The brain on criticism

One of the problems with criticism is the brain’s natural inclination towards a negative bias. Heighten awareness of danger is how we survive. The brain more readily imprints and remembers the negative over the positive. We need a 5:1 ratio of positive experiences to negative experiences to be stable.

Vulnerability leads to connecting

If my deepest desire is to be connected to you and our brains are wired to be in relationship, how can I maximize the interactions that fuel positive feedback, that build resilience and joy? How do I create a sense of safety that invites us both to be more vulnerable? Vulnerability is the true birthplace of loving connection. There is no room for criticism in an intimate relationship. None.

Alternatives to criticism

Regulating the effects of my lizard brain in the fight | flight | freeze mode enables me to move out of my old brain an into the prefrontal cortex, where reasoning and logic invite me to be curious. Ways to do that include:

  • breathe work
  • smiling | laughing
  • physical contact
  • appreciations
  • Imago Dialogue

Breathe work, like belly breathing, can create a small space between the reactive survival response and the action. Place one hand on your belly and one hand over your heart. Inflate your belly and feel that hand rise by breathing in through your nose. Blow out the breath through your mouth. Breathing regulates both your brain and your heart.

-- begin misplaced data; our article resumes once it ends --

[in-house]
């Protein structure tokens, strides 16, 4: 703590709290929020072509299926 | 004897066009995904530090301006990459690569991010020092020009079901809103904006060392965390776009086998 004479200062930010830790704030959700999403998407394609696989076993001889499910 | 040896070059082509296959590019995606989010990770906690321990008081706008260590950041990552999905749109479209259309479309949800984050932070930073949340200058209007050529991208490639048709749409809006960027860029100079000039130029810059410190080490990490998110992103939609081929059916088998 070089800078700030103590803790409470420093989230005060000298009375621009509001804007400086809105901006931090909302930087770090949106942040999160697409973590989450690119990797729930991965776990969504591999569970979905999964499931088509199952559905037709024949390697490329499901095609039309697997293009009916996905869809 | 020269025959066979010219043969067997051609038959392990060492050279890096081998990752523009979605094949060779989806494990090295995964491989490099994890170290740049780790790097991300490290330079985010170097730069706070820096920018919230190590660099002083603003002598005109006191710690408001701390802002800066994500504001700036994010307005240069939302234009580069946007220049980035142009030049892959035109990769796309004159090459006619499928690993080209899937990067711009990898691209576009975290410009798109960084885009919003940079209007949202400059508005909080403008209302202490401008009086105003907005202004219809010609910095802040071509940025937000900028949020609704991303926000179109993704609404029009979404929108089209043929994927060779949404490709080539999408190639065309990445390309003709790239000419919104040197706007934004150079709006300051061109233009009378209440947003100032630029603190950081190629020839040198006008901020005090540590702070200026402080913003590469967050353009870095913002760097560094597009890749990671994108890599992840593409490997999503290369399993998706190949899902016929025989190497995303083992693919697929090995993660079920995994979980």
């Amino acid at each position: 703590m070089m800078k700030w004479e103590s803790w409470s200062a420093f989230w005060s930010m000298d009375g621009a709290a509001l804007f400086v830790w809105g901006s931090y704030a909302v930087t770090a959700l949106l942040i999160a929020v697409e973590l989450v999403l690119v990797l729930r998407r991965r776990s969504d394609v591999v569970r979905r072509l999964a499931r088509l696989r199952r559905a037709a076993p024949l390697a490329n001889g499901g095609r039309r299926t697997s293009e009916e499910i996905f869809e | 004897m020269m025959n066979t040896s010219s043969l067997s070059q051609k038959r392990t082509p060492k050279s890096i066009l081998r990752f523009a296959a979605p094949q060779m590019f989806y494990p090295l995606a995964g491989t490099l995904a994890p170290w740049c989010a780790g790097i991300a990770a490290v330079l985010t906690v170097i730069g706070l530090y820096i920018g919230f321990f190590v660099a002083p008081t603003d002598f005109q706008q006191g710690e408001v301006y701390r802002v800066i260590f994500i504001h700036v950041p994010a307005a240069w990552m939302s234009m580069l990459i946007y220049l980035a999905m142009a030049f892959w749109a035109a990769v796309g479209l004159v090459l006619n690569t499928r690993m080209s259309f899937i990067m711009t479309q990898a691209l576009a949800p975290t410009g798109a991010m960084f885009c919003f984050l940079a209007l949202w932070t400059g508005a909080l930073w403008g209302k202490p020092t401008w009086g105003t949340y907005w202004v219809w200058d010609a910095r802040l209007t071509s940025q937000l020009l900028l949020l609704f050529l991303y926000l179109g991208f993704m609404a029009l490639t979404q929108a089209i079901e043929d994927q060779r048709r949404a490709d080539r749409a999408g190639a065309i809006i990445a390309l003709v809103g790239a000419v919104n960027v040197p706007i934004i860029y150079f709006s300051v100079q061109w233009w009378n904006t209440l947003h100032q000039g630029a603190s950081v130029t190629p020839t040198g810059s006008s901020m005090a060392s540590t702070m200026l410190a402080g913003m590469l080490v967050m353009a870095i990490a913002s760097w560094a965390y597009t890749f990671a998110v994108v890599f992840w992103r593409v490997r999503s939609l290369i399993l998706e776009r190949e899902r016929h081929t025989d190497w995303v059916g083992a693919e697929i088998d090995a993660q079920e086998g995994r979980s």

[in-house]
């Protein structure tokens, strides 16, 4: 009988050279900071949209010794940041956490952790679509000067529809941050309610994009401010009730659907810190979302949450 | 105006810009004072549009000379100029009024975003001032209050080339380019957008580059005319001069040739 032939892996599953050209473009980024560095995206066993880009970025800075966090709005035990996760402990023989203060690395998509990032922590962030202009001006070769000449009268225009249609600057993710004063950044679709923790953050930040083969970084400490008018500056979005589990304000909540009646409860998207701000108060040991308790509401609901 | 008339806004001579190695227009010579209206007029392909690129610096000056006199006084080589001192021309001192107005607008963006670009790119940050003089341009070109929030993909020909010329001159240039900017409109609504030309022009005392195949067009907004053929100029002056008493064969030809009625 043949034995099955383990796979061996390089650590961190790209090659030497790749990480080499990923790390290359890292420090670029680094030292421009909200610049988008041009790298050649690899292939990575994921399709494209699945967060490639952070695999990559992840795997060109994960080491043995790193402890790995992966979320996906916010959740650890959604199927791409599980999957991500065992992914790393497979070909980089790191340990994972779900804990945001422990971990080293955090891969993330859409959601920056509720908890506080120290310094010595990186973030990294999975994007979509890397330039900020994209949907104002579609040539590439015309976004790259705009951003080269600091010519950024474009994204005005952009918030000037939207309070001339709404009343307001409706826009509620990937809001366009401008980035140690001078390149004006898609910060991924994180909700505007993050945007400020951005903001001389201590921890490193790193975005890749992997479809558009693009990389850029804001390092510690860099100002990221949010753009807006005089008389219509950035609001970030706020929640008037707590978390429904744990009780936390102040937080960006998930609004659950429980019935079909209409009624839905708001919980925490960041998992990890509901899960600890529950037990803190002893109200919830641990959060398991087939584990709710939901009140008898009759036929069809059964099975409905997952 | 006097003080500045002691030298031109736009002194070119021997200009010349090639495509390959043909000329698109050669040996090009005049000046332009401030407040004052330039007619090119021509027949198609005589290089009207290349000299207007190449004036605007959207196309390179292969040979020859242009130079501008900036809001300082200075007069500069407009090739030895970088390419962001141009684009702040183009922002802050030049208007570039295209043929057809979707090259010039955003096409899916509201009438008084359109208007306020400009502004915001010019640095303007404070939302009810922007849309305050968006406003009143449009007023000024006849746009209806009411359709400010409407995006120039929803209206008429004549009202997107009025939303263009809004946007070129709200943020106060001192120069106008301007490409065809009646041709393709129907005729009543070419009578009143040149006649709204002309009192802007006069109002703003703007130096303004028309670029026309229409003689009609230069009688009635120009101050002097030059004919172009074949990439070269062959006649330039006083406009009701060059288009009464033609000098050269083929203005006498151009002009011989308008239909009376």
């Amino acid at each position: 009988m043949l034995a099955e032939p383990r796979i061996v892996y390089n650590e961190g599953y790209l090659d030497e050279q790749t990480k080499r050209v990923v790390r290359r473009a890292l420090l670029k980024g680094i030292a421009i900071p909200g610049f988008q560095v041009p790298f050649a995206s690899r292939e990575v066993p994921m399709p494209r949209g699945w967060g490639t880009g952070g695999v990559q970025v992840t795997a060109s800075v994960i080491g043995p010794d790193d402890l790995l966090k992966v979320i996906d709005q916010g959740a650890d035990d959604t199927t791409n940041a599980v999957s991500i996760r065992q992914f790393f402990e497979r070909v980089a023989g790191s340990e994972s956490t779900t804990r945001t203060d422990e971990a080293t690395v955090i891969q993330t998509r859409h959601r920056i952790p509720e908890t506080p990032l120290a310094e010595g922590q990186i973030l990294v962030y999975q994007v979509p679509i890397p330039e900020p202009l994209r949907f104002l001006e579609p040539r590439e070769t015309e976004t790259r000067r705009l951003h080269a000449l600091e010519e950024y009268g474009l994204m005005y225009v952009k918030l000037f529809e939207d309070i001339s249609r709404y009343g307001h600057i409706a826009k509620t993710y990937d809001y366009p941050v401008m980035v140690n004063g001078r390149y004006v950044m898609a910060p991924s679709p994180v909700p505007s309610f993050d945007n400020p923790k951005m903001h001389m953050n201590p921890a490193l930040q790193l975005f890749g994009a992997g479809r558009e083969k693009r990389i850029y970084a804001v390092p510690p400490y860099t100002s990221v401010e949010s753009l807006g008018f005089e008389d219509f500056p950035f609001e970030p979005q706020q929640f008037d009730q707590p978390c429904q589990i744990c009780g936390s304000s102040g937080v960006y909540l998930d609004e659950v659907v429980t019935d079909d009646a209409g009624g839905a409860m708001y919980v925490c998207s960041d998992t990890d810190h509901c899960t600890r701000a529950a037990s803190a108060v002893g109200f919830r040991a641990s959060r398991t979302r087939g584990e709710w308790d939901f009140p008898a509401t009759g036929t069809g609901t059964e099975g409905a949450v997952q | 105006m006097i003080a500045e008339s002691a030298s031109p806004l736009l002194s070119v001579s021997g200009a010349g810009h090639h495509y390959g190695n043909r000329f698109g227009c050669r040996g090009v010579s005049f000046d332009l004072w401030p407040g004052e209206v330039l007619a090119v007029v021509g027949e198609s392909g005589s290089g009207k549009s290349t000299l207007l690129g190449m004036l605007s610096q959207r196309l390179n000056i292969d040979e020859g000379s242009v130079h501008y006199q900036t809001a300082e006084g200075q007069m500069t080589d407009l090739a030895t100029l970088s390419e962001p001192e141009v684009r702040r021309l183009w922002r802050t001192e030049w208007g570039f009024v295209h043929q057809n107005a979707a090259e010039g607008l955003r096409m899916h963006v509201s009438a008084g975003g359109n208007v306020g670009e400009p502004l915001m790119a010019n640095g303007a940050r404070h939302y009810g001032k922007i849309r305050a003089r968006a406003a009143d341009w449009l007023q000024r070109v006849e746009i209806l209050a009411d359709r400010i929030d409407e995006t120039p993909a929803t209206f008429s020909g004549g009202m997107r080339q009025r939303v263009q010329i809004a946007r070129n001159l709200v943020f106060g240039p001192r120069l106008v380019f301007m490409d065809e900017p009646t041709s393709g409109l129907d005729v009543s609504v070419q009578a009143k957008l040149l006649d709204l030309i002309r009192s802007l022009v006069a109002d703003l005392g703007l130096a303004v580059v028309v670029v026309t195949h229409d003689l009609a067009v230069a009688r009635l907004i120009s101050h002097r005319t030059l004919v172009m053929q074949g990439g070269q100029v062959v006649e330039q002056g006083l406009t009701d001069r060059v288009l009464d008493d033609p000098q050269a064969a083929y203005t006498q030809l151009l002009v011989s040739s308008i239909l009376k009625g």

Smiling and laughing triggers the release of dopamine in the brain. Dopamine induces feelings of euphoria, bliss and increases focus, allowing you to reset intention and action.

Physical contact, such as hand-holding and hugging, lower blood pressure, regulates heart rate, reduces cortisol and stimulates the memory zones of the hippocampus. Touch is familiar, comforting, and restorative in its generosity.

Appreciations are a fundamental part of Imago Relationship Therapy. We use appreciations to maintain the connection and to regulate our brains when triggered. This behavior is the opposite of criticism. It is a conscious decision to look for that which is good in the other person. It is abundant and generative. It is kind and connecting.

Imago Dialogue is the most effective structure we use to create safety and hold our partner in a space of understanding and empathy. When I feel like you see me and get me, I am secure in the knowledge that you understand me. When you are able to validate my experience, you demonstrate your understanding of me. Being heard is as close to being loved as most of us can imagine.

Connecting over Criticism

We are wired to be in relationship. It is likely that we will have an intimate relationship. We can choose to be bound in our relationship by old wounds or by connecting, loving threads that heal the old and grow us in ways that we had not imagined. Criticism always divides us even as it binds us. Choose the emotional bonds that hold you in your relationship. Choose joy and loving kindness over disappointment and disapproval.